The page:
Mixed-methods research on student geoscience learning at Grand Canyon by complementary in-situ and virtual modalities

Wednesday 4:30pm-5:45pm Student Union: Ballroom B
Poster Session Part of Wednesday Session


Steven Semken, Arizona State University at the Tempe Campus
Thomas Ruberto, Arizona State University at the Tempe Campus
Chris Mead, Arizona State University at the Tempe Campus
Geoffrey Bruce, Arizona State University at the Tempe Campus
Sanlyn Buxner, The University of Arizona
Ariel Anbar, Arizona State University at the Tempe Campus
Not all students enjoy equal access to field-based geoscience learning, even as ever more immersive, rich, and student-centered virtual field experiences become more widely available. No virtual modalities yet conceived can supplant field-based learning, but logistical and financial contraints can render them the only practical option for enabling most students to explore exemplary but inaccessible places located across—and even beyond—Earth. Our team is a leading producer of immersive virtual field trips (iVFTs) and we are engaged in concurrent research on the effectiveness of iVFTs. Given that virtual and in-situ modalities have distinct advantages and disadvantages, our research methods are more complementary than comparative.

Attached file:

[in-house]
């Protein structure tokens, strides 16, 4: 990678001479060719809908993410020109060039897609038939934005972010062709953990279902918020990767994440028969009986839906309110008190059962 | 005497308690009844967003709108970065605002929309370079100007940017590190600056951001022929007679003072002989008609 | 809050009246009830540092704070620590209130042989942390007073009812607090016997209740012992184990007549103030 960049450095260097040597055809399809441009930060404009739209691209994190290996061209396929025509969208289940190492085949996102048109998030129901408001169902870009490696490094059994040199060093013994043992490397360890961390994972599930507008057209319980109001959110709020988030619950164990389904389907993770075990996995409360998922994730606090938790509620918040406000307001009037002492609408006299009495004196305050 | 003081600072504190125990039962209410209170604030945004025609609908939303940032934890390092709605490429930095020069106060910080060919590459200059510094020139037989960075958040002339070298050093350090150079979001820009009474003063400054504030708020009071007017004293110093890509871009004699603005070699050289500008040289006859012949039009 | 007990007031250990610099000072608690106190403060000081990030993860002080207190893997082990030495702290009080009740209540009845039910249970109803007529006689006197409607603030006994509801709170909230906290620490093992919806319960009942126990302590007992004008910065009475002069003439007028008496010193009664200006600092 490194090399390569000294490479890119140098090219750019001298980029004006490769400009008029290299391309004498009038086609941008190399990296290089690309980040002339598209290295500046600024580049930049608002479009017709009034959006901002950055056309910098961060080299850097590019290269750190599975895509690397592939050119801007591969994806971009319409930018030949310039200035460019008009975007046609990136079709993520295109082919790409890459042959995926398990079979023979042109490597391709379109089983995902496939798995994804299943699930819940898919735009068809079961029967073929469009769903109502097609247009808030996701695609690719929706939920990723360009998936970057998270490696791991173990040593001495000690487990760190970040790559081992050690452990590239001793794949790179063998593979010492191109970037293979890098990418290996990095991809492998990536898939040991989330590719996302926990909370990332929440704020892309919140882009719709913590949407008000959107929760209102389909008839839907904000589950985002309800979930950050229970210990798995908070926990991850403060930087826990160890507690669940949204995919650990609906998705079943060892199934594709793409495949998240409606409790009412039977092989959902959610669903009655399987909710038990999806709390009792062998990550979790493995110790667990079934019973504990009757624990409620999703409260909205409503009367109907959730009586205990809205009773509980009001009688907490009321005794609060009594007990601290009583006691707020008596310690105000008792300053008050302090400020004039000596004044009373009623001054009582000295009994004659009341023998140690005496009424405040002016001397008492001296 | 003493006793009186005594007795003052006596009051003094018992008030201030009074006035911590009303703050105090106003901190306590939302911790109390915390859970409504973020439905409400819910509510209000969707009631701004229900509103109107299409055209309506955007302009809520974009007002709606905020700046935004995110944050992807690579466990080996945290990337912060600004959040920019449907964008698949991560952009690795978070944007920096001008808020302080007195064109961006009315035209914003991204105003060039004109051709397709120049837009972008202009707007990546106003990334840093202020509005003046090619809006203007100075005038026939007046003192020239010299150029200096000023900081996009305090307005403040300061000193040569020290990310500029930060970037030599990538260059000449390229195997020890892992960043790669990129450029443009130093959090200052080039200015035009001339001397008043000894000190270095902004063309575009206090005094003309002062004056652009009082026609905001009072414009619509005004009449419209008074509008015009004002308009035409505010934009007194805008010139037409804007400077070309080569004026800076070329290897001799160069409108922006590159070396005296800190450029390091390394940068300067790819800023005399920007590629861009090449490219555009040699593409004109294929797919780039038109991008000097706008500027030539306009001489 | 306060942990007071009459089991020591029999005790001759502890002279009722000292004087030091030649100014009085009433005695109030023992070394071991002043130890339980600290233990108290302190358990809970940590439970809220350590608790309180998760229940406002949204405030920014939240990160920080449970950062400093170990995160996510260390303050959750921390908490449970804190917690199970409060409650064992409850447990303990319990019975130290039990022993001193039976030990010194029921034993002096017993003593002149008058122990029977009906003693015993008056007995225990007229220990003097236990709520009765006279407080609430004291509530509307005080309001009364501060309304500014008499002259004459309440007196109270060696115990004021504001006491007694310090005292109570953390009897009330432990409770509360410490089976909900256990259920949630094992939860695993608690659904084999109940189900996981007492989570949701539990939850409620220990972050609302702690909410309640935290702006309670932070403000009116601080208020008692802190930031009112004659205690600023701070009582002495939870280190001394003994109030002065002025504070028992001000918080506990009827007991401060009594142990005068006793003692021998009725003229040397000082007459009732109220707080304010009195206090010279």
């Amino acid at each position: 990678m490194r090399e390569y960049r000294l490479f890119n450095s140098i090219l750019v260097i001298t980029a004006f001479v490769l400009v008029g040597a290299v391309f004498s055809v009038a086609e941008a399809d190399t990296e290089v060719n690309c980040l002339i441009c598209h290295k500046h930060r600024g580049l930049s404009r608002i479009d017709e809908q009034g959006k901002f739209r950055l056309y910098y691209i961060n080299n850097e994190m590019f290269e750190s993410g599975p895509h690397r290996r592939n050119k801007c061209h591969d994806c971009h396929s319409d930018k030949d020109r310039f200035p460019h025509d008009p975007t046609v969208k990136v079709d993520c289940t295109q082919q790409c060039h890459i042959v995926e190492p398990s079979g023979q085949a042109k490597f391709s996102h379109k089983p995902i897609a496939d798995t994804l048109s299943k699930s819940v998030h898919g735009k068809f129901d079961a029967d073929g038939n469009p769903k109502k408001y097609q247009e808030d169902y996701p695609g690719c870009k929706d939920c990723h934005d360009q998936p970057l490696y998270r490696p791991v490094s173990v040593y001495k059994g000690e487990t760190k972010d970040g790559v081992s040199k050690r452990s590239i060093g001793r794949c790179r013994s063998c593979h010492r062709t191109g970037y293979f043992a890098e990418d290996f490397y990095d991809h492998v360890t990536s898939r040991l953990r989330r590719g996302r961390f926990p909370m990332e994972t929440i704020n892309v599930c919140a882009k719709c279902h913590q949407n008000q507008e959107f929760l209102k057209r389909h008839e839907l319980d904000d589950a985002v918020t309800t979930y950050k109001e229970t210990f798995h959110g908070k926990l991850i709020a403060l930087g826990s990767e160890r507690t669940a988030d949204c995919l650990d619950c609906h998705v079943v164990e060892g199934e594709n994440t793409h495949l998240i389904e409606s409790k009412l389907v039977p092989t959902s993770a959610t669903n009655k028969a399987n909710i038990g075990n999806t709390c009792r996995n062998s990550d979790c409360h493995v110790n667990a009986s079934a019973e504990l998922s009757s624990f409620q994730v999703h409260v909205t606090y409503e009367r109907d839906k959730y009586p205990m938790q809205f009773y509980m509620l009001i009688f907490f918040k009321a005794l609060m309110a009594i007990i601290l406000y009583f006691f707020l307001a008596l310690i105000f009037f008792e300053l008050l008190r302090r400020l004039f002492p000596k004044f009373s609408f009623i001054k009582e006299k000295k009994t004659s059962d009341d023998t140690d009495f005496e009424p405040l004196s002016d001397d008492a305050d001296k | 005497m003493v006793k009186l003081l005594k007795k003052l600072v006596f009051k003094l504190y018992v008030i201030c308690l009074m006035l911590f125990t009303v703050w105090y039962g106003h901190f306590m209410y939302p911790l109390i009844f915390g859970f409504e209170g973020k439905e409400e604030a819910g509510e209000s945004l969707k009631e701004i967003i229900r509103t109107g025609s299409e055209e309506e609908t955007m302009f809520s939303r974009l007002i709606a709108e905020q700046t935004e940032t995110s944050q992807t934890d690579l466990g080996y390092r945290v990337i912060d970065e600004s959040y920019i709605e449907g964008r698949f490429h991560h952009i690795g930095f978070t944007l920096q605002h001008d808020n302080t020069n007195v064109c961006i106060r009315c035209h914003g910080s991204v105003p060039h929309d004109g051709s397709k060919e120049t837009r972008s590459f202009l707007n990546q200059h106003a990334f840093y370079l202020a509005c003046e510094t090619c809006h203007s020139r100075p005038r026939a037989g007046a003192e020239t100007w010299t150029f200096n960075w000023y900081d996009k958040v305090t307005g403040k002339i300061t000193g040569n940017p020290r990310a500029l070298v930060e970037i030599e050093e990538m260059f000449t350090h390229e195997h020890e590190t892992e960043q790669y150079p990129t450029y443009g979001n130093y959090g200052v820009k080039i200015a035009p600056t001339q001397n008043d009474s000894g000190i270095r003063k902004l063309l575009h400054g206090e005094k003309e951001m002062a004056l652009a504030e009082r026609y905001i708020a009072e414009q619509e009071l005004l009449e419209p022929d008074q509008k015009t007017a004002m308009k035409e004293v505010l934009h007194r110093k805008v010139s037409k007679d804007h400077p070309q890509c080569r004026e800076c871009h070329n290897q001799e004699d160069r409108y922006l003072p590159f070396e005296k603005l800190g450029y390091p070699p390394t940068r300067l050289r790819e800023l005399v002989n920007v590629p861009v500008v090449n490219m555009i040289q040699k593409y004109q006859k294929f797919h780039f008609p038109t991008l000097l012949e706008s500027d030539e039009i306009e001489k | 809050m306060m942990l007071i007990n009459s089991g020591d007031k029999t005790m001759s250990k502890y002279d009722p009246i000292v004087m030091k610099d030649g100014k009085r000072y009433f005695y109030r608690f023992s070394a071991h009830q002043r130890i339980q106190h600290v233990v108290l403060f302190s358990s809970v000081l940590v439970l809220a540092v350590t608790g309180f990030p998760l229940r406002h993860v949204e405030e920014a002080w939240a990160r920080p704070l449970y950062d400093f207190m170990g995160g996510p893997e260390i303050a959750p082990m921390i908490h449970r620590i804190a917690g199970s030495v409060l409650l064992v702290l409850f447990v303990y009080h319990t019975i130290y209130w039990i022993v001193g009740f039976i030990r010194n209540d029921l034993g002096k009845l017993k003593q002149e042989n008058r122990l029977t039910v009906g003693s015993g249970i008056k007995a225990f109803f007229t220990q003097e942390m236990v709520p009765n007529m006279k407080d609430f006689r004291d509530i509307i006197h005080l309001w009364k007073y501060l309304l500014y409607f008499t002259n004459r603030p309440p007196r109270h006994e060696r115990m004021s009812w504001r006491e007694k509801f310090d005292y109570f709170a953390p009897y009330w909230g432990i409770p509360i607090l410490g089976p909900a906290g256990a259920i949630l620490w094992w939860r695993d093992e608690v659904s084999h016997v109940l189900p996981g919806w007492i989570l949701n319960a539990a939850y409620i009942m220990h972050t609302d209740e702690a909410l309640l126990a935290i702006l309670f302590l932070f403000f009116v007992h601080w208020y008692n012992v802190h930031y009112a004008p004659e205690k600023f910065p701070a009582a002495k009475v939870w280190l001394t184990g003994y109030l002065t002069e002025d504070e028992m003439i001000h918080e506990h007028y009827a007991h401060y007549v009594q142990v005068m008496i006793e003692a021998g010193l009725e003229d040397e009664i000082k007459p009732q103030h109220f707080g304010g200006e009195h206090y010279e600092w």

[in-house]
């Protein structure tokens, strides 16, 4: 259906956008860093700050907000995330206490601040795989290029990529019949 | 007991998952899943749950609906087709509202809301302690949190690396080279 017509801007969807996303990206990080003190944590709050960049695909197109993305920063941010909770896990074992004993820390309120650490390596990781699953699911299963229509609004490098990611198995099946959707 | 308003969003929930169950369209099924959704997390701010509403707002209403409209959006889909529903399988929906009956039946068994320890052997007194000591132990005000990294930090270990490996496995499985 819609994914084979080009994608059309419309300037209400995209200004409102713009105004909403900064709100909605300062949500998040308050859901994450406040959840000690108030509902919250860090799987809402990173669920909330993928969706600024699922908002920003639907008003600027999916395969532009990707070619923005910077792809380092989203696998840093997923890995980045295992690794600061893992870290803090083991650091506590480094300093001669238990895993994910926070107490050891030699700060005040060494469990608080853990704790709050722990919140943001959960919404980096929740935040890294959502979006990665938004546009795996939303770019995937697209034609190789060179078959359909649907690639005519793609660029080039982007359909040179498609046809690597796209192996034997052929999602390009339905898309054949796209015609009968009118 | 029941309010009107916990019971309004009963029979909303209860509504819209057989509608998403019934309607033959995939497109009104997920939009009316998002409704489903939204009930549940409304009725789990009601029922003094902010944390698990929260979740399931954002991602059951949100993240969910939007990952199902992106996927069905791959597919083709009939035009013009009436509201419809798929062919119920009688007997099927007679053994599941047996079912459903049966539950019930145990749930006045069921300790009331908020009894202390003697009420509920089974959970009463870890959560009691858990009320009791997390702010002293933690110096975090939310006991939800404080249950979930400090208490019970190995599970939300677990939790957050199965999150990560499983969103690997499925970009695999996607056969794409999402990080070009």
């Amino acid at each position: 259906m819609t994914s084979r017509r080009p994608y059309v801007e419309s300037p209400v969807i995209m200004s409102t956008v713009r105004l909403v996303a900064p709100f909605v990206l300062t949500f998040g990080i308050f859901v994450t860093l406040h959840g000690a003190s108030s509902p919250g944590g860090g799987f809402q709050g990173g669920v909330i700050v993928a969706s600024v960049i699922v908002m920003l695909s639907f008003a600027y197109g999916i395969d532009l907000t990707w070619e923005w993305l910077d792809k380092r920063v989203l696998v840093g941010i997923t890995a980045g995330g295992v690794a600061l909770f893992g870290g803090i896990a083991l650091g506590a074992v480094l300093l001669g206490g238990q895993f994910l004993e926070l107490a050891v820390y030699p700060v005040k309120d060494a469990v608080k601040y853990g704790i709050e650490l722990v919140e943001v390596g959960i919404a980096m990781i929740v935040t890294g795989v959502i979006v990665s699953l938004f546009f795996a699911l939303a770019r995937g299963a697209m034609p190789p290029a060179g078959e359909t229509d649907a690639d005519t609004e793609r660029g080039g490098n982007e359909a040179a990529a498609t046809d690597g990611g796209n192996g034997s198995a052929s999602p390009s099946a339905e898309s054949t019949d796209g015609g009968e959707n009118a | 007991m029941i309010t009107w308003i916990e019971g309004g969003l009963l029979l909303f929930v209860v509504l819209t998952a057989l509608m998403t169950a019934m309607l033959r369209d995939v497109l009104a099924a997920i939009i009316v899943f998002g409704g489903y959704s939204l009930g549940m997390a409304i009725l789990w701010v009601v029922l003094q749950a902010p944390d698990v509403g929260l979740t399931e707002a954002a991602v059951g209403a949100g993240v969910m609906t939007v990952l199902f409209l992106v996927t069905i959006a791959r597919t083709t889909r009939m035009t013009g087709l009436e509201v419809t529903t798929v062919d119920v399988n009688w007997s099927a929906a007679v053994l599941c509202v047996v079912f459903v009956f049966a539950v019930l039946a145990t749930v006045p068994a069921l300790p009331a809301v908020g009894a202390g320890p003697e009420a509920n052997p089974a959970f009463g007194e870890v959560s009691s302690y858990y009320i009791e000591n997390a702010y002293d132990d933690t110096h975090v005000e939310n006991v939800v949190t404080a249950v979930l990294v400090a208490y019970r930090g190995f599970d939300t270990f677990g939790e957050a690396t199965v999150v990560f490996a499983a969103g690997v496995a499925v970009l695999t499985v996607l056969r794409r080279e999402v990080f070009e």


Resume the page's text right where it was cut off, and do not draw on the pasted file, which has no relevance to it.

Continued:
We conducted mixed-methods studies in an intro historical-geology class (n = 120) populated mostly by non-majors and an advanced regional geology class (n = 48) that serves mostly majors. Both represent the diversity of our large urban Southwestern research university. For the same credit, students chose either an in-person field trip (ipFT) to Grand Canyon National Park (control group) or an online Grand Canyon iVFT (experimental group) to be done in the same time interval. We collected quantitative and qualitative data from both groups before, during, and after both interventions. Learning outcomes based on elements of the Trail of Time at Grand Canyon were assessed using pre/post concept sketching and inquiry exercises. Student attitudes and novelty-space factors were assessed pre- and post-intervention using the PANAS instrument of Watson and Clark and with questionnaires for each modality. Analysis of pre/post concept sketches indicated improved visualization and conceptual knowledge in both groups, but more so in the iVFT group. Emergent themes from the pre/post questionnaires and PANAS yielded testable ideas to enhance iVFT usability and ipFT accessibility and support the value of iVFTs as pedagogically sound tailored geoscience learning experiences.